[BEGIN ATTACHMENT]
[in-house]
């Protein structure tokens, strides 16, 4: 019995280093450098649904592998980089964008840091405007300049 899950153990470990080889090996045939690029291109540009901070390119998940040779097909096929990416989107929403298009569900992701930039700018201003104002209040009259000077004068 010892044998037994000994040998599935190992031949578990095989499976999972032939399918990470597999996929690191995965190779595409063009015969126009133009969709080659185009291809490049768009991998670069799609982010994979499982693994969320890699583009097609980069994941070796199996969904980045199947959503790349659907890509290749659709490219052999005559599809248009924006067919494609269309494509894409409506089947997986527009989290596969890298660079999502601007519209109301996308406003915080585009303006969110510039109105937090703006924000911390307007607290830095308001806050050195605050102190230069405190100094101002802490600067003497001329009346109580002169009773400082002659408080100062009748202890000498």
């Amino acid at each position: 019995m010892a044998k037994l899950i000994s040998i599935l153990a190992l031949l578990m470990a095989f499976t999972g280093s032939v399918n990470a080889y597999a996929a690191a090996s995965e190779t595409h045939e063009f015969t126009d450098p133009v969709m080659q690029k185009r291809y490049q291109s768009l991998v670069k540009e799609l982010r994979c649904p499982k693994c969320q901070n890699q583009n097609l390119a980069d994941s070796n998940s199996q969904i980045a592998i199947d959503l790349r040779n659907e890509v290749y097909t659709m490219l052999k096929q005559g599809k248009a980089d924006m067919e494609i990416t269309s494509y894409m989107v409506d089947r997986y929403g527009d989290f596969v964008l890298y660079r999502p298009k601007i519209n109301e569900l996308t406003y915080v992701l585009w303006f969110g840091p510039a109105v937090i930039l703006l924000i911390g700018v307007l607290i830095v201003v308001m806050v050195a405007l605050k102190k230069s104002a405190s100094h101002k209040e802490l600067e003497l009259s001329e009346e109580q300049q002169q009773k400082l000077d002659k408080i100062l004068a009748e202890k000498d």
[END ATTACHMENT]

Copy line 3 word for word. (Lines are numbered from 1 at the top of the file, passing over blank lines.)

């Amino acid at each position: 019995m010892a044998k037994l899950i000994s040998i599935l153990a190992l031949l578990m470990a095989f499976t999972g280093s032939v399918n990470a080889y597999a996929a690191a090996s995965e190779t595409h045939e063009f015969t126009d450098p133009v969709m080659q690029k185009r291809y490049q291109s768009l991998v670069k540009e799609l982010r994979c649904p499982k693994c969320q901070n890699q583009n097609l390119a980069d994941s070796n998940s199996q969904i980045a592998i199947d959503l790349r040779n659907e890509v290749y097909t659709m490219l052999k096929q005559g599809k248009a980089d924006m067919e494609i990416t269309s494509y894409m989107v409506d089947r997986y929403g527009d989290f596969v964008l890298y660079r999502p298009k601007i519209n109301e569900l996308t406003y915080v992701l585009w303006f969110g840091p510039a109105v937090i930039l703006l924000i911390g700018v307007l607290i830095v201003v308001m806050v050195a405007l605050k102190k230069s104002a405190s100094h101002k209040e802490l600067e003497l009259s001329e009346e109580q300049q002169q009773k400082l000077d002659k408080i100062l004068a009748e202890k000498d």